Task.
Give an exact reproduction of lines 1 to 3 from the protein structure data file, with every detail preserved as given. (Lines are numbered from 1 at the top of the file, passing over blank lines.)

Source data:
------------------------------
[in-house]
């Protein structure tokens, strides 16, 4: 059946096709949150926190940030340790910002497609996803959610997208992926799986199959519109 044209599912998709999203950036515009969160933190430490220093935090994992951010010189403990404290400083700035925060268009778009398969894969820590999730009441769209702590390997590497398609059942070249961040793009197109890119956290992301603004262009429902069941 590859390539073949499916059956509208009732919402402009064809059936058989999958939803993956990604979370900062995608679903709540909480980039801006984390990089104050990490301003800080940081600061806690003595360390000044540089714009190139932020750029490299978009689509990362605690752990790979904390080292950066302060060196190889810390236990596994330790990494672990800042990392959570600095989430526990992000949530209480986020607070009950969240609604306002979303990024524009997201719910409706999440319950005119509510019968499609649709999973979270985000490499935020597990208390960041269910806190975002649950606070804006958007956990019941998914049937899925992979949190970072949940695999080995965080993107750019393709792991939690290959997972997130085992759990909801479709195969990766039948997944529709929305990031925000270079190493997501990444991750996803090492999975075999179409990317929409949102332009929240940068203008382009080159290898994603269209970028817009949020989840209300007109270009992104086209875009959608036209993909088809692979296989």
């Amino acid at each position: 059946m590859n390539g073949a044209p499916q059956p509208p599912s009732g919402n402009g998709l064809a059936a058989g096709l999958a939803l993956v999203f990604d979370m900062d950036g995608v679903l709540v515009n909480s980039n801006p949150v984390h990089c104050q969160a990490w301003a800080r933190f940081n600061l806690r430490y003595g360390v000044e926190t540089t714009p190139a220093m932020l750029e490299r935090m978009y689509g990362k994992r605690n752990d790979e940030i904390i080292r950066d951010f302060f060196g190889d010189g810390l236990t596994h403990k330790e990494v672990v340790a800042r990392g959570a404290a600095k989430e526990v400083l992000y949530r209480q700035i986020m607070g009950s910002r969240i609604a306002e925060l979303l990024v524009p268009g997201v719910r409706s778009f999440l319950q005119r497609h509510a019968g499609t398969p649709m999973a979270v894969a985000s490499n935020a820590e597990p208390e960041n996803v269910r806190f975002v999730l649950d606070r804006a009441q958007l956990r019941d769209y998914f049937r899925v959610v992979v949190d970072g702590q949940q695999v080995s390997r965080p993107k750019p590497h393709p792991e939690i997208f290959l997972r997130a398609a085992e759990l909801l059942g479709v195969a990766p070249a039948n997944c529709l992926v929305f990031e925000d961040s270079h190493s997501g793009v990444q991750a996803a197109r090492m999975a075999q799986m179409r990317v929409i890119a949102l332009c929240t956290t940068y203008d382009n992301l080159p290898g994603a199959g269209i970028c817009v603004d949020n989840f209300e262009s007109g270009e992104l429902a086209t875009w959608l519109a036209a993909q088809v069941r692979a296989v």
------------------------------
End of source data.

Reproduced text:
[in-house]
């Protein structure tokens, strides 16, 4: 059946096709949150926190940030340790910002497609996803959610997208992926799986199959519109 044209599912998709999203950036515009969160933190430490220093935090994992951010010189403990404290400083700035925060268009778009398969894969820590999730009441769209702590390997590497398609059942070249961040793009197109890119956290992301603004262009429902069941 590859390539073949499916059956509208009732919402402009064809059936058989999958939803993956990604979370900062995608679903709540909480980039801006984390990089104050990490301003800080940081600061806690003595360390000044540089714009190139932020750029490299978009689509990362605690752990790979904390080292950066302060060196190889810390236990596994330790990494672990800042990392959570600095989430526990992000949530209480986020607070009950969240609604306002979303990024524009997201719910409706999440319950005119509510019968499609649709999973979270985000490499935020597990208390960041269910806190975002649950606070804006958007956990019941998914049937899925992979949190970072949940695999080995965080993107750019393709792991939690290959997972997130085992759990909801479709195969990766039948997944529709929305990031925000270079190493997501990444991750996803090492999975075999179409990317929409949102332009929240940068203008382009080159290898994603269209970028817009949020989840209300007109270009992104086209875009959608036209993909088809692979296989």
């Amino acid at each position: 059946m590859n390539g073949a044209p499916q059956p509208p599912s009732g919402n402009g998709l064809a059936a058989g096709l999958a939803l993956v999203f990604d979370m900062d950036g995608v679903l709540v515009n909480s980039n801006p949150v984390h990089c104050q969160a990490w301003a800080r933190f940081n600061l806690r430490y003595g360390v000044e926190t540089t714009p190139a220093m932020l750029e490299r935090m978009y689509g990362k994992r605690n752990d790979e940030i904390i080292r950066d951010f302060f060196g190889d010189g810390l236990t596994h403990k330790e990494v672990v340790a800042r990392g959570a404290a600095k989430e526990v400083l992000y949530r209480q700035i986020m607070g009950s910002r969240i609604a306002e925060l979303l990024v524009p268009g997201v719910r409706s778009f999440l319950q005119r497609h509510a019968g499609t398969p649709m999973a979270v894969a985000s490499n935020a820590e597990p208390e960041n996803v269910r806190f975002v999730l649950d606070r804006a009441q958007l956990r019941d769209y998914f049937r899925v959610v992979v949190d970072g702590q949940q695999v080995s390997r965080p993107k750019p590497h393709p792991e939690i997208f290959l997972r997130a398609a085992e759990l909801l059942g479709v195969a990766p070249a039948n997944c529709l992926v929305f990031e925000d961040s270079h190493s997501g793009v990444q991750a996803a197109r090492m999975a075999q799986m179409r990317v929409i890119a949102l332009c929240t956290t940068y203008d382009n992301l080159p290898g994603a199959g269209i970028c817009v603004d949020n989840f209300e262009s007109g270009e992104l429902a086209t875009w959608l519109a036209a993909q088809v069941r692979a296989v």